— source ruralindiaonline.org | P. Sainath | Jul 22, 2014
Landing in New Delhi in time for Gandhi’s birth anniversary in October 1969, Badshah Khan returned to Kabul four months later, shortly after the anniversary of Gandhi’s death. In India Badshah Khan was an unusual state guest who carried his bundle of belongings and washed his clothes himself. Affectionate in every personal relationship, he was blunt in every public utterance and also in some private conversations.
Stirred by a reminder of less petty times, many Indians asked Badshah Khan to make India his home. Shaken by the reality of Indian public life in 1969, Badshah Khan asked to be excused. On 7 October he said, ‘Even if I live in India for a hundred years, it will have no impact. No one cares here for the country or the people.’
Disappointed that India was importing food and taking aid even from Japan, he said: ‘You talk a lot but don’t know how to work. It seems as if you think that to clap, give or
— source newsclick.in | Rajmohan Gandhi | 20 Jan 2022
January is an important month for Indians. Apart from the English new year, 26 January marks the day when the Constitution was adopted, and 30 January marks the death anniversary of Mahatma Gandhi, who was shot dead by Nathuram Godse, a Hindutva fanatic. Very few remember that 20 January marks the death anniversary of another Gandhian giant whose politics rose above communalism and was singularly focussed against British imperialism’s purloining of India. He was Khan Abdul Ghaffar Khan, a.k.a. Bacha Khan and the Frontier Gandhi. He was named Badshah Khan at twenty-six by the members of his tribe when his father died.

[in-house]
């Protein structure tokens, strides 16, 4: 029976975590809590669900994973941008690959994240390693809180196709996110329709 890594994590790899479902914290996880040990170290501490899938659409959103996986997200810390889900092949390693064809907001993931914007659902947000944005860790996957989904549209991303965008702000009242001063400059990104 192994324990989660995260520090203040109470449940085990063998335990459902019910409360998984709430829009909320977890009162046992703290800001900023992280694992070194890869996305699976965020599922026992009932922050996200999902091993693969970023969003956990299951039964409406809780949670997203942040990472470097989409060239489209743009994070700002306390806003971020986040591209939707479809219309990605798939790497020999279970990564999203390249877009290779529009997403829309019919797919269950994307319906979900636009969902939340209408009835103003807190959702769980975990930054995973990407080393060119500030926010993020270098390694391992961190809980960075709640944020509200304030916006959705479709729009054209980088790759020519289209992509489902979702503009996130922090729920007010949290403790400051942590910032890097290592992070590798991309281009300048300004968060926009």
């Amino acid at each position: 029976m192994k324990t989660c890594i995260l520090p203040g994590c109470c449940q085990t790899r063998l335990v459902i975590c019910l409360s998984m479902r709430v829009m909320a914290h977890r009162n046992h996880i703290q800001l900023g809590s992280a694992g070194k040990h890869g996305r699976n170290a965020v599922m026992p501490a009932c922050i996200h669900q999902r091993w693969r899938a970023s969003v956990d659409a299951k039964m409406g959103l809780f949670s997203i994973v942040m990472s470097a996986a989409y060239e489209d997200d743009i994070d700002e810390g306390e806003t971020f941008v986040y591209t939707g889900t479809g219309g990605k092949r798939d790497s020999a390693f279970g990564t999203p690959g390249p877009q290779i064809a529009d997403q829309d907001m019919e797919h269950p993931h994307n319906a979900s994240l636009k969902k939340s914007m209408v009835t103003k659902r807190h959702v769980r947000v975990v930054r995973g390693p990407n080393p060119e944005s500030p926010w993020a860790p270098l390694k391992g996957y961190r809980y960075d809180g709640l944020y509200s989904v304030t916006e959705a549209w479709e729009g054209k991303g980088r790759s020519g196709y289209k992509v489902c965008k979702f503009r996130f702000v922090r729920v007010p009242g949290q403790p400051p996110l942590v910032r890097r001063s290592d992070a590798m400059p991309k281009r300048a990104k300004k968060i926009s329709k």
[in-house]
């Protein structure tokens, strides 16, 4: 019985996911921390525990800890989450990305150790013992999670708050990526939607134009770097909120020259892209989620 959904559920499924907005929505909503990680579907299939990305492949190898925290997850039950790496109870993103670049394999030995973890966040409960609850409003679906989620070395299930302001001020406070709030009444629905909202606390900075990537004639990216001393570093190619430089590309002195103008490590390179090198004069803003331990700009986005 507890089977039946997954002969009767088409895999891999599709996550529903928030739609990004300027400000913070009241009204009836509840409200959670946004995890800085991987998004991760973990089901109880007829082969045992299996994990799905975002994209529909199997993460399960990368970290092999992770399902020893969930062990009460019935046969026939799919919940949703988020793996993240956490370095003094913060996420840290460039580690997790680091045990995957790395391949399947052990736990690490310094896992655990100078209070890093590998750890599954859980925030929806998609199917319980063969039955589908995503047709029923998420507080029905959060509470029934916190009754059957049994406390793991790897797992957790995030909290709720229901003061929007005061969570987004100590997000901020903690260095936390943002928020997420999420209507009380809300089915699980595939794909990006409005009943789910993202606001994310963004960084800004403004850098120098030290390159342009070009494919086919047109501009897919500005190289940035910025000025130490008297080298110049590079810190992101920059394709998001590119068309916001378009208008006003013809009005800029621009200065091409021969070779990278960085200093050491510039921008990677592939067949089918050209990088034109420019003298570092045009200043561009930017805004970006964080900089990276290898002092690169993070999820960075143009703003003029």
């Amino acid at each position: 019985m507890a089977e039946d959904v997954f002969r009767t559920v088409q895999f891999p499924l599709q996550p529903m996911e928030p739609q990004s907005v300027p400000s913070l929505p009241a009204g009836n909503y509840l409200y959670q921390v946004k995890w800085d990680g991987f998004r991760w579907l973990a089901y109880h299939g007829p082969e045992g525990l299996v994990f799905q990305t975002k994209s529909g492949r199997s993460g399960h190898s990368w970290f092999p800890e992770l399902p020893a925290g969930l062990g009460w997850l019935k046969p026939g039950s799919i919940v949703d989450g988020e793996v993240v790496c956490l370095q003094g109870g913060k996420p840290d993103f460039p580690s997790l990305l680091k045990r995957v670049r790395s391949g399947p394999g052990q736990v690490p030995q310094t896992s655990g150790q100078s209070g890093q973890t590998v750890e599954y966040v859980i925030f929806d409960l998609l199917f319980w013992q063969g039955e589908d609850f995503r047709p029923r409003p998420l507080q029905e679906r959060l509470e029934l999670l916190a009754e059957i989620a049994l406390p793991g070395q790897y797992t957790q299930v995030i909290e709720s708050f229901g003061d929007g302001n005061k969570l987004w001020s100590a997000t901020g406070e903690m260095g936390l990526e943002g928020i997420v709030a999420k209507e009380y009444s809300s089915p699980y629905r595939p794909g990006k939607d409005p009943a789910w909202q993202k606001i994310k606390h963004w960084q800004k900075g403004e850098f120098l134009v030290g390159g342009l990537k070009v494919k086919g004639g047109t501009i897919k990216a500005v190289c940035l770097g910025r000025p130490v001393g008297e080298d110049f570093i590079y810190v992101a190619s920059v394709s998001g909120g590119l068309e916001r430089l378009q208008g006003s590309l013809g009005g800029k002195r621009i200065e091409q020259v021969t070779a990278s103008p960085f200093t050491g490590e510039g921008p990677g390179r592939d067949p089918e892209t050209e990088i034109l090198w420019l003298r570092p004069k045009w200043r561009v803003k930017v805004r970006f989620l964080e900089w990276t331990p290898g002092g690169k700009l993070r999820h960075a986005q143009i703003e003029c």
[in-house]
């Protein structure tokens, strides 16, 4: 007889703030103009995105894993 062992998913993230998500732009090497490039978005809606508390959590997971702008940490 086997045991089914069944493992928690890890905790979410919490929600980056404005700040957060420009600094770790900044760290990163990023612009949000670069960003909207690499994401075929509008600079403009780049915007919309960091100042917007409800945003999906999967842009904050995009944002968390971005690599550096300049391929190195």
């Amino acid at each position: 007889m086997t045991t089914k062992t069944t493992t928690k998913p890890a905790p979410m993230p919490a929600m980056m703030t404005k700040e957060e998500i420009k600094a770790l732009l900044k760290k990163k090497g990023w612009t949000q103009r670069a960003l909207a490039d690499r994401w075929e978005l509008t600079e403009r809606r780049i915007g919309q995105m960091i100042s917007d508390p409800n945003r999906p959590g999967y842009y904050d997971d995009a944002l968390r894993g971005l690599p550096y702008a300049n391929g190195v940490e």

Khan was born on 6 February 1890, two and a half months after Jawaharlal Nehru, in the village of Utmanzai, what is now a small town near Peshawar in today’s Pakistan, then British India. His father was Behram Khan, the leader of the Muhammadzai tribe who owned prosperous agricultural lands and took pride in speaking the purest accent of Pashto, allowing the tribe to remember traditions bequeathed upon them by their rich history.
Badshah Khan, too represented the best among the Pathans. As a young boy, he left his high school final exams, aspiring to join ‘The Guides’, a corps composed of Sikhs and